Some people also like to put about a tablespoon of salt or a few drops of oil of cinnamon or cloves in their flour paste because these help prevent rot. There is no harm in doing this, and the clove or cinnamon oil will make your project smell like the holidays, but as long as you let your paper dry completely, you don't really need to add anything special.
Now that you've made two similar objects with glue and flour paste, you can probably tell how these two methods create slightly different results. Which one do you like better?
Now that we've understood the basics of flour, let's take what we've learned and learn how to make a fun project, a custom piñata! Whether you're an adult or a kid, piñatas are a lot of fun at parties, and being able to design your own feels really special. I'm going to make an owl, because I love owls and it's an easy shape.
There are a lot of ways to make a piñata, but we are going to be using a balloon as the base of ours, so if you want to create something other than an owl, it's best to choose a design that has a round shape. Other great options are things like fish, muppet heads, disco balls, the death star, giant flowers, the heads of certain politicians... whatever you think would be fun to hit with a bat!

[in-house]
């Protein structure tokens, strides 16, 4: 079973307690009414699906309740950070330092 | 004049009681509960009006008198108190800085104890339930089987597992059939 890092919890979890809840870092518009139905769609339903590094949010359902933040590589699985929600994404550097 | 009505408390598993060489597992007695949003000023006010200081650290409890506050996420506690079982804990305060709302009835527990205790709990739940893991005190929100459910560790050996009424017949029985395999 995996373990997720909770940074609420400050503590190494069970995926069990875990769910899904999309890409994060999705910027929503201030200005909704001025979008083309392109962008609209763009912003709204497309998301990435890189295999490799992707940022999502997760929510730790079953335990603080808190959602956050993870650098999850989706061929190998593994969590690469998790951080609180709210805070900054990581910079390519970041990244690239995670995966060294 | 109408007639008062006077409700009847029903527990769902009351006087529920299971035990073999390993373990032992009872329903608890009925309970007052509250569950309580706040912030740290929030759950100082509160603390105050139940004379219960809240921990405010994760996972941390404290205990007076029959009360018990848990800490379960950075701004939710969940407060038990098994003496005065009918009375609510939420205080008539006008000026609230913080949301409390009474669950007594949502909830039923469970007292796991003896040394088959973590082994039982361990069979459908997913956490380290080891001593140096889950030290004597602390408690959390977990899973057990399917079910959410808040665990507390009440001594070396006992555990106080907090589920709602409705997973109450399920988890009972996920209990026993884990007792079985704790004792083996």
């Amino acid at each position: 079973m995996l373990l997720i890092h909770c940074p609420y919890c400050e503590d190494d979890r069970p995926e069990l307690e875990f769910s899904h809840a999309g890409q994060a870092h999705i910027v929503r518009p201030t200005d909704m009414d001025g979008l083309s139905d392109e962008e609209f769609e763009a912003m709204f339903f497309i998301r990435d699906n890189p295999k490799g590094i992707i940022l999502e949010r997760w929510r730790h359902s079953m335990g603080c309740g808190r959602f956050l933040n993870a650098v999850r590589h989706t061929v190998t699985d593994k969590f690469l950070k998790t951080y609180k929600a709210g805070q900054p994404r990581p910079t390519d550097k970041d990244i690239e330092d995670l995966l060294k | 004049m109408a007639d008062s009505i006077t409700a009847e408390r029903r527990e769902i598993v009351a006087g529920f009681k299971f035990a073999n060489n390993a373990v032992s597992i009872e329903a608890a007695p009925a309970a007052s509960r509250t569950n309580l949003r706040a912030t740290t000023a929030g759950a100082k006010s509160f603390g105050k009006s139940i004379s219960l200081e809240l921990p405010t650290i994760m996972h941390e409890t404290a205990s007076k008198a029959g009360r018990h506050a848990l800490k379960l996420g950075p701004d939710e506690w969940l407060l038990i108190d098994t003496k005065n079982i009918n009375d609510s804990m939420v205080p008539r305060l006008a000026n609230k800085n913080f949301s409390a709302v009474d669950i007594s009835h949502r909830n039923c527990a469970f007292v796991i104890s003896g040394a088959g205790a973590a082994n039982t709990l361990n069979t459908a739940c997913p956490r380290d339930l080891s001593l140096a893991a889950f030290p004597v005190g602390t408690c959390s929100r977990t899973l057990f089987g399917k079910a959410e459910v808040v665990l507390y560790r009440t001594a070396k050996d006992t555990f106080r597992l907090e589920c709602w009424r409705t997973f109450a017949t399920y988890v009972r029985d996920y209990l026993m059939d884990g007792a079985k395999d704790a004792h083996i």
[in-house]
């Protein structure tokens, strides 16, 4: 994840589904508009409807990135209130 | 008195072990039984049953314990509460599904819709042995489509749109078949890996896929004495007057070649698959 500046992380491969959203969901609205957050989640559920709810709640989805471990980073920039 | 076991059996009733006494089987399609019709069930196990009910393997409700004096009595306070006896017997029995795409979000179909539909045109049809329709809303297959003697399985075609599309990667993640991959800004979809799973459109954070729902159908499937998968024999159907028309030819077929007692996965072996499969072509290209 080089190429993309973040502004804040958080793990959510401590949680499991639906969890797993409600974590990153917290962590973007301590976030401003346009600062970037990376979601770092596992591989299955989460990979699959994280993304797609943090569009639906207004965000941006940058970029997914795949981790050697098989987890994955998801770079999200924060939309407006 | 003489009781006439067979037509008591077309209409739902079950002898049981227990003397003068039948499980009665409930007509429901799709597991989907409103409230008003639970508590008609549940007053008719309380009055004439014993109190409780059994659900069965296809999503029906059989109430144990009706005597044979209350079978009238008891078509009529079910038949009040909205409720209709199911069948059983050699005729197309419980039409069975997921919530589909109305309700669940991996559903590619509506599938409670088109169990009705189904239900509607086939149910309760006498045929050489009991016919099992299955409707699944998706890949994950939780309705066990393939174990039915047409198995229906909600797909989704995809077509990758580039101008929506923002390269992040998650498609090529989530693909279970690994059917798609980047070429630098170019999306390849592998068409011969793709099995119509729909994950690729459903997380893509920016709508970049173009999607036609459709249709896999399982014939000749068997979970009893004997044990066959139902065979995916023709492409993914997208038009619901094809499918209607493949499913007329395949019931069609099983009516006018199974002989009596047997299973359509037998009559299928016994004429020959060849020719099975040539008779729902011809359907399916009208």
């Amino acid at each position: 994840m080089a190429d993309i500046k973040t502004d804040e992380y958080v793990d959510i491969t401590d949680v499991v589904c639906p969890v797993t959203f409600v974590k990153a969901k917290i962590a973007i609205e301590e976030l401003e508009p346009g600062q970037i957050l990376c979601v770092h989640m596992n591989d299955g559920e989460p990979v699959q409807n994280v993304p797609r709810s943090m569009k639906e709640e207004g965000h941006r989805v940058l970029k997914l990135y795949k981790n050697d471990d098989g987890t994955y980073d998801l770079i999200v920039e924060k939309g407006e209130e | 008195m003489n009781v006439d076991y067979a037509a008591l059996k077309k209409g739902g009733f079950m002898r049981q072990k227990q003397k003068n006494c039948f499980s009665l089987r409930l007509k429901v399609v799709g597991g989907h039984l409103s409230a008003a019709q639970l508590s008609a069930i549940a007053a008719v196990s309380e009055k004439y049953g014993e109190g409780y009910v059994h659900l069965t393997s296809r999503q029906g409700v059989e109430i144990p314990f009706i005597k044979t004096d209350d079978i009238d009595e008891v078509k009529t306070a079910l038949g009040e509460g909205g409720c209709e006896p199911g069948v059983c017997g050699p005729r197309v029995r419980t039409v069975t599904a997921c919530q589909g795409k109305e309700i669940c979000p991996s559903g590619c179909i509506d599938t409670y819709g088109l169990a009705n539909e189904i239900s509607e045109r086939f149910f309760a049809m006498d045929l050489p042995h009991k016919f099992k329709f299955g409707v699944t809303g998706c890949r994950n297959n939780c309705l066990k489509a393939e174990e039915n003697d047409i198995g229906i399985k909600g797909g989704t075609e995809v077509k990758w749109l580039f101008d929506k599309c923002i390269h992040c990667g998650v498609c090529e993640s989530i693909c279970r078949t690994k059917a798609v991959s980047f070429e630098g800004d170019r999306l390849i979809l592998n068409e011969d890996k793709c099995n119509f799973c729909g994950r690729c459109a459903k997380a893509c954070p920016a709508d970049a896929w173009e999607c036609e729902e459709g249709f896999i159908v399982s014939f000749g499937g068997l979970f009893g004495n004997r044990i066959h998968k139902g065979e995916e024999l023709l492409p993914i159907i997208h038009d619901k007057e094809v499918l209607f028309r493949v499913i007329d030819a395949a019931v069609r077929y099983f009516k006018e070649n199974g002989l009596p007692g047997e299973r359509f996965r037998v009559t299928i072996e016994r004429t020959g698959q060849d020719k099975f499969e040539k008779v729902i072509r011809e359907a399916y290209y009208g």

Like we did in the previous lesson, we need to form over an armature to create our shape, but for this project we are going to use a balloon instead of re-usable object.
Forming over a balloon is the classic paper mache project, you might have even made the ever popular "pig with toilet paper roll legs" in a classroom, but just because it's a simple method, doesn't mean it's not worthwhile. Depending on how you add details to your basic shape, you can make some great projects by using a balloon. Balloons are also useful armatures because they are smooth and can easily be popped and removed later.